Contributions Of The Combination Of Techniques And Participants In Qualitative Research On Institutionalized Older Adult’s Health Promotion

  • Marina Celly Martins Ribeiro de Souza
  • Natália de Cassia Horta
  • Quesia Nayrane Ferreira
  • Maria Paula Andrade Rodrigues Machado
  • Tatiana Teixeira Barral de Lacerda
Keywords: Workshops, Focus Group, Qualitative Research, Elderly, Long-Term Care Facilities.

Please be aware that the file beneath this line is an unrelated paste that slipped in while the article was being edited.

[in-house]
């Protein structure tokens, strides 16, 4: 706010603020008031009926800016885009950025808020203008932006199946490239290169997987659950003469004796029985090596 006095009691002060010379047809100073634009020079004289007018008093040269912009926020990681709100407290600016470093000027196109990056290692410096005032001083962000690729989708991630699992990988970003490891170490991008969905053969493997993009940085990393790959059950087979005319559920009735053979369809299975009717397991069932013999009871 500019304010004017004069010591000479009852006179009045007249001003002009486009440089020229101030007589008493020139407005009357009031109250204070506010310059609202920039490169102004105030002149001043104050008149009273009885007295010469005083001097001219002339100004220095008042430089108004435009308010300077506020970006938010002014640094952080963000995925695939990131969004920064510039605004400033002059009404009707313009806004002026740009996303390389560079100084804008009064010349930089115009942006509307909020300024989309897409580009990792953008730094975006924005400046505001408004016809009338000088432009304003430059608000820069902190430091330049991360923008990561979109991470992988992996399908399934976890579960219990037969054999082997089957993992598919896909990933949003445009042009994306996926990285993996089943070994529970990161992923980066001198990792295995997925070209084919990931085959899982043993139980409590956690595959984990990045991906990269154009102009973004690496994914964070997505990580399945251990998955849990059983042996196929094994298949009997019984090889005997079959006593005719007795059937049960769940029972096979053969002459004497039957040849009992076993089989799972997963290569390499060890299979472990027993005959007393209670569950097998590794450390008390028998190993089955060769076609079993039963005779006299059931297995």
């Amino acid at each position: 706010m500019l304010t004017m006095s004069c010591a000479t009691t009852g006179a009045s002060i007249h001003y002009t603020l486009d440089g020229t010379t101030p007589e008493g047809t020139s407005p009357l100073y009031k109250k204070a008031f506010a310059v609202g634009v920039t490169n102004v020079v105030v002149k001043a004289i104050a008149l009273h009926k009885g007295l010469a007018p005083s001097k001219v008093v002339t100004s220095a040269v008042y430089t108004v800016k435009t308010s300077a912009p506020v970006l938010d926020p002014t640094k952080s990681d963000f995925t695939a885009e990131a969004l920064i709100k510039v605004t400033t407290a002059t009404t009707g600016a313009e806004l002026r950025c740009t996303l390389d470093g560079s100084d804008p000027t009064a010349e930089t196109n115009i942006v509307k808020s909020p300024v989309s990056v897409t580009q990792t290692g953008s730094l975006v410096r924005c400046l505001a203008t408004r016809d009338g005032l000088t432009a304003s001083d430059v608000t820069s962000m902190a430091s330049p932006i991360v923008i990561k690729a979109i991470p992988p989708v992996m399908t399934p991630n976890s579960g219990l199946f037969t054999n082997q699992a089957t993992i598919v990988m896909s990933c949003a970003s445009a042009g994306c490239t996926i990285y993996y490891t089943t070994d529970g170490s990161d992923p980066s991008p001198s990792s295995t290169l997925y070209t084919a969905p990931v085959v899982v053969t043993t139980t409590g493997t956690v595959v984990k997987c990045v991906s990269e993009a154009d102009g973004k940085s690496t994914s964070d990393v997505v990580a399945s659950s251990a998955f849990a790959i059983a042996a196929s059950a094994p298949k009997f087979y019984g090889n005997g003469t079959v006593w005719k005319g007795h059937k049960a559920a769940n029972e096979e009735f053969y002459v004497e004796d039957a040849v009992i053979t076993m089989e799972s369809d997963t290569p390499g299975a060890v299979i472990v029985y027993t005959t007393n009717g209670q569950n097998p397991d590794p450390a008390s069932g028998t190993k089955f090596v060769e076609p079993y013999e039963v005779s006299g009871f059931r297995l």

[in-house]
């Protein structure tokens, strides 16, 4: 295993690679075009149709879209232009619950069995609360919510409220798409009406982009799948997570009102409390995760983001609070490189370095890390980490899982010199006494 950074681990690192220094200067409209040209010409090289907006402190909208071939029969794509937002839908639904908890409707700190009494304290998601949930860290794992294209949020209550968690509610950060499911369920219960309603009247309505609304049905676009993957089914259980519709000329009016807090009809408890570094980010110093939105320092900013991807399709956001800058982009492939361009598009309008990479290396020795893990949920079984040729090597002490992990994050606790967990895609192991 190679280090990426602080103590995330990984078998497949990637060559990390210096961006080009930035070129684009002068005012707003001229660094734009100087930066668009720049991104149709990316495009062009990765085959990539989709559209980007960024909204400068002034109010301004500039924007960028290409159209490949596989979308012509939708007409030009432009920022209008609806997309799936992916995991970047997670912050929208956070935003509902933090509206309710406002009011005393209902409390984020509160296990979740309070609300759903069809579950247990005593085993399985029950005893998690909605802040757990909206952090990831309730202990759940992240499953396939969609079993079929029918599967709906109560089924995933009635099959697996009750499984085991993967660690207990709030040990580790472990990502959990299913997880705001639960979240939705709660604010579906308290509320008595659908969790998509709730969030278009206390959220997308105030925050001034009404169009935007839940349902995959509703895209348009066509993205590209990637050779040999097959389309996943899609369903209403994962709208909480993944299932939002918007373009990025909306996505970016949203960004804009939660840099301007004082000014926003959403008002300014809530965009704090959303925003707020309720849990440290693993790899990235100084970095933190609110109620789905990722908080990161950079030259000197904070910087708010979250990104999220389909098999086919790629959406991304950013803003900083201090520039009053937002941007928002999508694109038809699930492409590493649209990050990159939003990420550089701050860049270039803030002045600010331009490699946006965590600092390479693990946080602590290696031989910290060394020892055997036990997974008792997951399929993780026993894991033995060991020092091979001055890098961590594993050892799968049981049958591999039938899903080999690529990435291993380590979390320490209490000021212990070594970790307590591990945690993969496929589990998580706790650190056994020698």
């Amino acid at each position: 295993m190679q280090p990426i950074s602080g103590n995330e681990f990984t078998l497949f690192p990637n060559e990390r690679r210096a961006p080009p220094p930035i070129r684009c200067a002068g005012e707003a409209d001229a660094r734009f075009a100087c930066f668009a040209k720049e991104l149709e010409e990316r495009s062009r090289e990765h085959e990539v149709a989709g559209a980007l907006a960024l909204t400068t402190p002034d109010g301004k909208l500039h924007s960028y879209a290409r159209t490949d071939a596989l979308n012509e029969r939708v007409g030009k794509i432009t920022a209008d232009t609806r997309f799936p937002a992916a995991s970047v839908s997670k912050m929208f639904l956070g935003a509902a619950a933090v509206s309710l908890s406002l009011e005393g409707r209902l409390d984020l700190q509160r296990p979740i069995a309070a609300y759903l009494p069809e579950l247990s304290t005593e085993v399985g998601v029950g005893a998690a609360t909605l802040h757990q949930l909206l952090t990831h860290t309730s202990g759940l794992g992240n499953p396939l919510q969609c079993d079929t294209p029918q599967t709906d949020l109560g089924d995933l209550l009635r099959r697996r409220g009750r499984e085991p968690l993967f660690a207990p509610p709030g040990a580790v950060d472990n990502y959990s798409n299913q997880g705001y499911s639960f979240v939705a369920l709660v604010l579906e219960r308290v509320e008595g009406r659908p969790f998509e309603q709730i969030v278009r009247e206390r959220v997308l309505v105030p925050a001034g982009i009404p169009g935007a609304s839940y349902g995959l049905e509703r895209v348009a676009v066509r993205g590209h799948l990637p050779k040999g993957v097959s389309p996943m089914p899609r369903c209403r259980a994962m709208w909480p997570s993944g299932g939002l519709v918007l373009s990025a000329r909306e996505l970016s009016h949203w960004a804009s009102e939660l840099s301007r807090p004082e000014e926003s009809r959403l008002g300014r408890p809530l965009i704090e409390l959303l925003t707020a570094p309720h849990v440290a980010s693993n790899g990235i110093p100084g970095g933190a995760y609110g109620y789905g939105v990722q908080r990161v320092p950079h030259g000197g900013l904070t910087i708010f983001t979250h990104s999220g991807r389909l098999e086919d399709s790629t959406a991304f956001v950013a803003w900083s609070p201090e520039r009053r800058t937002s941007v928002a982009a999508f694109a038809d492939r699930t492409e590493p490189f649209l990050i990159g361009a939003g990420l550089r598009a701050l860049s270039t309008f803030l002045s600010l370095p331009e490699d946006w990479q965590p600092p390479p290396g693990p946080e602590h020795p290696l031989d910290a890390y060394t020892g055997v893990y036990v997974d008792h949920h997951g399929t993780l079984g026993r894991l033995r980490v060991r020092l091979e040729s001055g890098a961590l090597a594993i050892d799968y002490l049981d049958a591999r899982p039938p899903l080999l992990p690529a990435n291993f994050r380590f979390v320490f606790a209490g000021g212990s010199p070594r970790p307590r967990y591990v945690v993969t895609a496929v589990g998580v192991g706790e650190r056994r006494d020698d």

Brazil currently experiences the phenomenon of population aging as a result of increased life expectancy. This demographic transition has significantly increased the demand for longitudinal care such as Long-term Care Facilities (LTCF) for older adults in recent years (Camarano & Barbosa, 2016). However, there are difficulties in monitoring these facilities, few regulations, lack of studies and spaces of reflection, making this an important field of research. The present study emerged from the research "Quality of Life of the Institutionalized Older Adults: Aspects of Health Promotion", developed in five phases in which different collection strategies were used. Objective: To present the power of the conjugation of techniques and different participants in qualitative research on the health promotion of the institutionalized older adults. Methodology: Descriptive-exploratory, quantitative-qualitative research in the Metropolitan Region of Belo Horizonte, Brazil, from 2014 to 2018. In the first phase, the mapping of 170 ILPI was carried out and 156 of them were characterized by telephone inquiry or on-site visits. In phase 2, 46 semi-structured interviews with 51 municipal and state-level stakeholders were conducted in order to comprehend how healthcare system is structured. In the third phase, 62 professionals and managers of LTCF participated in 10 focus groups aiming to know how they promote health. In the fourth phase, 127 institutionalized participants were interviewed to understand the meanings attributed to LTCF and their perception about their quality of life. The last phase intended to interact with the participants and validate the results using the workshop as a collection data strategy. After data collection, analysis were performed according to Bardin (2009): vertical and horizontal reading and the approach of the central ideas originating themes and the grouping of the themes categories and empirical subcategories (Minayo, 2014). Results: Each technique has its peculiarity with advantages and disadvantages depending on the objectives and the participants’ characteristics. The interviews allowed capturing the perception about living in a LTCF and the meanings assigned as a place of care as well as the political interface with caring of older adults. In the focus groups the polysemy attributed to the concept of LTCF, the experience of institutionalization and the promotion of health were important findings. In the workshops, participants had the opportunity to reflect and potentialize the discussions and conflicts. Considerations: The use of several techniques for the qualitative research data collection was extremely relevant considering the complexity of the object of this study. The workshop presented a greater approximation and interaction with the participants. We hope to expand the discussion about collective techniques in qualitative research, especially the workshops, and their use as intervention strategy.